Interior architecture tips 11

In this shot, I used Photoshop to remove the camera, lens, and tripod, which were all reflected in the mirror. Sometimes shooting into a mirror is inevitable, and when you do, cloning in Photoshop is a requirement.


As is the case with any type of photography, the most important aspect of getting the shot right is to take your time, and make sure your composition and exposure are exactly what you want. One good thing about architectural photography is that the composition and subject will never move (unless you move it), so there’s no need to rush the photograph.

The post 6 Helpful Tips for Doing Interior Architecture Photography by Jeb Buchman appeared first on Digital Photography School.

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Three Good Reasons To Learn More About Photography

28 Jul

Photography has become so popular, mainly because of the inclusion of cameras on mobile phones, so it’s more difficult for your photos to be noticed. But, if you learn a little more about photography your photos will be more likely to stand out from the crowd.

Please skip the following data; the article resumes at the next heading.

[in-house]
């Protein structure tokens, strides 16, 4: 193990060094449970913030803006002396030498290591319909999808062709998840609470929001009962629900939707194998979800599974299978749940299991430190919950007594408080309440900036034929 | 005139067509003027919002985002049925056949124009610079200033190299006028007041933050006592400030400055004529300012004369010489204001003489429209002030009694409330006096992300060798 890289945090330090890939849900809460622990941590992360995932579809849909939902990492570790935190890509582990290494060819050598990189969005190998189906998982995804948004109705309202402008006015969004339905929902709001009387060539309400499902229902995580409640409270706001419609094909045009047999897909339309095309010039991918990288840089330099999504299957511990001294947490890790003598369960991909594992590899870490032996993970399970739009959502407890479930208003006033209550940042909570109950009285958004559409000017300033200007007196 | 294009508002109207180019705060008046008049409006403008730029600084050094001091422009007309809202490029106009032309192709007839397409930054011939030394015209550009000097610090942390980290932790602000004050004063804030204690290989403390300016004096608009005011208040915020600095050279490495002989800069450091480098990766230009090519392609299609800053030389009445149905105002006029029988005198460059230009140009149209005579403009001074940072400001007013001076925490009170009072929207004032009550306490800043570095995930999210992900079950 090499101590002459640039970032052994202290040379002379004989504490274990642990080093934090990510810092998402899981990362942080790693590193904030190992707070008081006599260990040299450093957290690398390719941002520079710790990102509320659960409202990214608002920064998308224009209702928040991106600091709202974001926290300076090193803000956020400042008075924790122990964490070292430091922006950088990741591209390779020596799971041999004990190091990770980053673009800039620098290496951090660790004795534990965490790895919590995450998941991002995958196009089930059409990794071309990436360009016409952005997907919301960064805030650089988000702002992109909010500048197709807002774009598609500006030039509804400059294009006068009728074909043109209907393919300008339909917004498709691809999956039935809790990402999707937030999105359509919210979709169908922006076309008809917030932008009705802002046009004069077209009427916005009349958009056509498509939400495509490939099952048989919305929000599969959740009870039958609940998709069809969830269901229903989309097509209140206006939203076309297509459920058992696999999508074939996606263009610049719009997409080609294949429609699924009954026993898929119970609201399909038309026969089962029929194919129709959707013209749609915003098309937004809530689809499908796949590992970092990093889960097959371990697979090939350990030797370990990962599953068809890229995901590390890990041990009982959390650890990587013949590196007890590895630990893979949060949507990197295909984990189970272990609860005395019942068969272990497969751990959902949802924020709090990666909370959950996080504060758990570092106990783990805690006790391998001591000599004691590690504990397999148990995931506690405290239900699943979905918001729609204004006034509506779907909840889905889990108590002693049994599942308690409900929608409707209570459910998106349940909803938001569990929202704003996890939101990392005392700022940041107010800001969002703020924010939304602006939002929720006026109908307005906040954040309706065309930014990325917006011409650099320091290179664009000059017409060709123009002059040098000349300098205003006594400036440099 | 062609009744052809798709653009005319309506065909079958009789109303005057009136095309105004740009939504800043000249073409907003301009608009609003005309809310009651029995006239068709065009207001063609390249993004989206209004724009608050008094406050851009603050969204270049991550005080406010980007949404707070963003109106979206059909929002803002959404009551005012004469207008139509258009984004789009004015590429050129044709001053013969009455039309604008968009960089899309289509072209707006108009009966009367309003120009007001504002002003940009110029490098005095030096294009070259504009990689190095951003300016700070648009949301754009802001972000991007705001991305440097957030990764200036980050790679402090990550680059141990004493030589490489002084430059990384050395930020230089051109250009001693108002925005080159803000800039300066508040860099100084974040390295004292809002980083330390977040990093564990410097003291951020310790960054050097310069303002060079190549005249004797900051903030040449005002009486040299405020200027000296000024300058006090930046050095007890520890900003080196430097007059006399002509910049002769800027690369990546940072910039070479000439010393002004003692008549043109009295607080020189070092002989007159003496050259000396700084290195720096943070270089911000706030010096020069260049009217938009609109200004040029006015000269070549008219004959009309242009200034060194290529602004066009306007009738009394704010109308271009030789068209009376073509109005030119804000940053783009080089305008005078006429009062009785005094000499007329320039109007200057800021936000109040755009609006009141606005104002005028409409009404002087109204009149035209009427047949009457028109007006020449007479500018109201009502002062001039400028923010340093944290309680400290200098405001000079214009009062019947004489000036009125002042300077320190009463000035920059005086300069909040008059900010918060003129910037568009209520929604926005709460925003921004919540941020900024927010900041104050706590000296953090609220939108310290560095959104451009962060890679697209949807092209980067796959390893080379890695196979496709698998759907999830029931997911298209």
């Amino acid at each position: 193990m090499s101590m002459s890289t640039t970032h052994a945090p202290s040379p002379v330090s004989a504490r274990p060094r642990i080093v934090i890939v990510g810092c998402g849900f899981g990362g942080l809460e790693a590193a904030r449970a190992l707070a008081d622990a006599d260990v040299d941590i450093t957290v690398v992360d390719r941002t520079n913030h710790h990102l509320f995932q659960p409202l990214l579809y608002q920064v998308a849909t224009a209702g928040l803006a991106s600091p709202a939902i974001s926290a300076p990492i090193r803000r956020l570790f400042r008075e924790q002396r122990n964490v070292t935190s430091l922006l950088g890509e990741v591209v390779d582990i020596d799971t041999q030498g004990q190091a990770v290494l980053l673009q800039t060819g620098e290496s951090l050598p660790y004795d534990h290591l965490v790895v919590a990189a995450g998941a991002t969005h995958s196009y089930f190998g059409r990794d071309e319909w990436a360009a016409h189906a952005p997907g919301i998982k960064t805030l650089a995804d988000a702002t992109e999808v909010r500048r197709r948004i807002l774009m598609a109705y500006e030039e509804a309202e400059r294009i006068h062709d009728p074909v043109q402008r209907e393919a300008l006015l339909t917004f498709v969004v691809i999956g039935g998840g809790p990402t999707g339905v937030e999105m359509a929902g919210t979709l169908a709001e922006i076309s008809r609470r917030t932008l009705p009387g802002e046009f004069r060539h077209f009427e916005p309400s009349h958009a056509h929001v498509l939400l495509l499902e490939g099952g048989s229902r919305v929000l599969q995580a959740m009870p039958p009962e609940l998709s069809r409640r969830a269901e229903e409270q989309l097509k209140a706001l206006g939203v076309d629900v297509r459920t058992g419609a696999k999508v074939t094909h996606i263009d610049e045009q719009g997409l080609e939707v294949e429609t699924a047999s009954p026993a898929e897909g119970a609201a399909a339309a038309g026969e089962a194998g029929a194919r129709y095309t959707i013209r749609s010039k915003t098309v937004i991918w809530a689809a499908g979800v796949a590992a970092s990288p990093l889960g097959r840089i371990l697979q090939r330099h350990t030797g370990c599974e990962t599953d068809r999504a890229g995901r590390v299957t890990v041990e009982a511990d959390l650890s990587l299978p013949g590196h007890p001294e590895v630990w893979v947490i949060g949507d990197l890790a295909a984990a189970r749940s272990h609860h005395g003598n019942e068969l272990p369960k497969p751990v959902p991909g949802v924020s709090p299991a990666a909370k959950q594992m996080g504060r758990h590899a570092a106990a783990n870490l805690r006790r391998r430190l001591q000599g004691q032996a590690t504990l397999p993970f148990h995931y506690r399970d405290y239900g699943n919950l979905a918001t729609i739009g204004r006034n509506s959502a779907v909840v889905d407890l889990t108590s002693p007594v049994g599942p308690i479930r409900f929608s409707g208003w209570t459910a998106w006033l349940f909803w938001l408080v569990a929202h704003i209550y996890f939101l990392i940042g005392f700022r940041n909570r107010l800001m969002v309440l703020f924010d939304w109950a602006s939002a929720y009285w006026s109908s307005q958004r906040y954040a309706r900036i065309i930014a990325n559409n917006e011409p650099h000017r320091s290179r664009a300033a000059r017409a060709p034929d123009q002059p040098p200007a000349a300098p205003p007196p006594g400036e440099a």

Your life is full of gadgets and equipment that can be challenging to learn to use really well. Learning to use your camera will make your photography so much more enjoyable. Photography is therapy. Picking up your camera, making time to take photos, can be a wonderful break from the busy pace of your daily life.

Three Good Reasons To Learn More About Photography - Thai ladies

Committing even a small amount of time regularly to learn more about photography will help you enjoy the creative process of image making. It will help overcome frustrations you may have because you don’t understand your camera well enough. As you study you will find that your creative ideas and expression will come more naturally. And, as you know and understand more and begin to relax when you have your camera in your hands, you will find a personal groove and means of expression that will be unique to you.

So here are three really good reasons for you to learn more about photography.

#1. Create outstanding photos

Most of us love to share our photos and see the response or family and friends have to them. Even more exciting is when strangers begin to show appreciation for our photographs. The desire to have your photos seen and enjoyed by others can be a real motivation for you to enjoy photography. But getting your photographs noticed is not so easy.